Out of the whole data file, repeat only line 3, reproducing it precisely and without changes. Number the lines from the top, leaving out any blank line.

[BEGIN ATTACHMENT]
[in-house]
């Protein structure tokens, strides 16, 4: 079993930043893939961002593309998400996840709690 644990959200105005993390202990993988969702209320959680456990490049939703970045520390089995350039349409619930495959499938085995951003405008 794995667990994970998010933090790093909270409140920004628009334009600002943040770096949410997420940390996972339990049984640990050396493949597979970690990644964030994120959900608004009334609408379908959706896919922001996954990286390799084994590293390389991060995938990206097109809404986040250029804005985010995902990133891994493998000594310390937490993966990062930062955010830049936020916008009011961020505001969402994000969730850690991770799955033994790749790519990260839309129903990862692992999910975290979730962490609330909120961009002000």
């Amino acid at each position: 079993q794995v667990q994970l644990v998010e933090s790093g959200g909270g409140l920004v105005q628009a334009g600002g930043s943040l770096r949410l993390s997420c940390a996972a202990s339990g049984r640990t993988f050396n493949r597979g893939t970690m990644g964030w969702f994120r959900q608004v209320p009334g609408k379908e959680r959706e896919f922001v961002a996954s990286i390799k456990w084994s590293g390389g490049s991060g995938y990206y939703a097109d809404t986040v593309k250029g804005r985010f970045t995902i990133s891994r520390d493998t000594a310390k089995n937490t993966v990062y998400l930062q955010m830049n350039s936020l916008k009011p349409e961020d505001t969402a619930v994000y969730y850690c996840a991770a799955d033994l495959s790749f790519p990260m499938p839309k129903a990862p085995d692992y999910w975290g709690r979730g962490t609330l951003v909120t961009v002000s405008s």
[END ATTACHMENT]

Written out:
């Amino acid at each position: 079993q794995v667990q994970l644990v998010e933090s790093g959200g909270g409140l920004v105005q628009a334009g600002g930043s943040l770096r949410l993390s997420c940390a996972a202990s339990g049984r640990t993988f050396n493949r597979g893939t970690m990644g964030w969702f994120r959900q608004v209320p009334g609408k379908e959680r959706e896919f922001v961002a996954s990286i390799k456990w084994s590293g390389g490049s991060g995938y990206y939703a097109d809404t986040v593309k250029g804005r985010f970045t995902i990133s891994r520390d493998t000594a310390k089995n937490t993966v990062y998400l930062q955010m830049n350039s936020l916008k009011p349409e961020d505001t969402a619930v994000y969730y850690c996840a991770a799955d033994l495959s790749f790519p990260m499938p839309k129903a990862p085995d692992y999910w975290g709690r979730g962490t609330l951003v909120t961009v002000s405008s």